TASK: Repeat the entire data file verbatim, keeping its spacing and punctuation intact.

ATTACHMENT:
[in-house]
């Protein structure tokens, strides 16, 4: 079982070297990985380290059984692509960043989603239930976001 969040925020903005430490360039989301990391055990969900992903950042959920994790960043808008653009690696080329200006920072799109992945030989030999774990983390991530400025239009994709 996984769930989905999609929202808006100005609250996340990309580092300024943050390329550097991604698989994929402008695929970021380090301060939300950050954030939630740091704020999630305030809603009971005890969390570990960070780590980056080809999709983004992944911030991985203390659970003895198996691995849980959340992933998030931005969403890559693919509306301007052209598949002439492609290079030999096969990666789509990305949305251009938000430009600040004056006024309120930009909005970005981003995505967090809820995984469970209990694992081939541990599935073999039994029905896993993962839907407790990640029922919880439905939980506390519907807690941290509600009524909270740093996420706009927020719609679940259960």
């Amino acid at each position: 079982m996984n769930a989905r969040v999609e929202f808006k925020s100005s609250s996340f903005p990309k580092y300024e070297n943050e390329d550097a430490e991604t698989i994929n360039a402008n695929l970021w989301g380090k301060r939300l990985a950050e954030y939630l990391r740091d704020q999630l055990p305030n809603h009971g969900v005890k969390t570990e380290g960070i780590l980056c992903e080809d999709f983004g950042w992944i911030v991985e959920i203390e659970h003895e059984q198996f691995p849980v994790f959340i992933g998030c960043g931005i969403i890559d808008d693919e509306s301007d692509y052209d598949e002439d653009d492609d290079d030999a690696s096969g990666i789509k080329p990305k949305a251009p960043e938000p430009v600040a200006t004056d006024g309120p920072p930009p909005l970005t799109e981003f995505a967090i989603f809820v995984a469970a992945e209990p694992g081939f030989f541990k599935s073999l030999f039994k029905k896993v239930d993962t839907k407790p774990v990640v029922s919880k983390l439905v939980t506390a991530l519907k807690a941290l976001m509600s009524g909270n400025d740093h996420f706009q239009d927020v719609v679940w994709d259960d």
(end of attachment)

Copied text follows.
[in-house]
């Protein structure tokens, strides 16, 4: 079982070297990985380290059984692509960043989603239930976001 969040925020903005430490360039989301990391055990969900992903950042959920994790960043808008653009690696080329200006920072799109992945030989030999774990983390991530400025239009994709 996984769930989905999609929202808006100005609250996340990309580092300024943050390329550097991604698989994929402008695929970021380090301060939300950050954030939630740091704020999630305030809603009971005890969390570990960070780590980056080809999709983004992944911030991985203390659970003895198996691995849980959340992933998030931005969403890559693919509306301007052209598949002439492609290079030999096969990666789509990305949305251009938000430009600040004056006024309120930009909005970005981003995505967090809820995984469970209990694992081939541990599935073999039994029905896993993962839907407790990640029922919880439905939980506390519907807690941290509600009524909270740093996420706009927020719609679940259960």
């Amino acid at each position: 079982m996984n769930a989905r969040v999609e929202f808006k925020s100005s609250s996340f903005p990309k580092y300024e070297n943050e390329d550097a430490e991604t698989i994929n360039a402008n695929l970021w989301g380090k301060r939300l990985a950050e954030y939630l990391r740091d704020q999630l055990p305030n809603h009971g969900v005890k969390t570990e380290g960070i780590l980056c992903e080809d999709f983004g950042w992944i911030v991985e959920i203390e659970h003895e059984q198996f691995p849980v994790f959340i992933g998030c960043g931005i969403i890559d808008d693919e509306s301007d692509y052209d598949e002439d653009d492609d290079d030999a690696s096969g990666i789509k080329p990305k949305a251009p960043e938000p430009v600040a200006t004056d006024g309120p920072p930009p909005l970005t799109e981003f995505a967090i989603f809820v995984a469970a992945e209990p694992g081939f030989f541990k599935s073999l030999f039994k029905k896993v239930d993962t839907k407790p774990v990640v029922s919880k983390l439905v939980t506390a991530l519907k807690a941290l976001m509600s009524g909270n400025d740093h996420f706009q239009d927020v719609v679940w994709d259960d």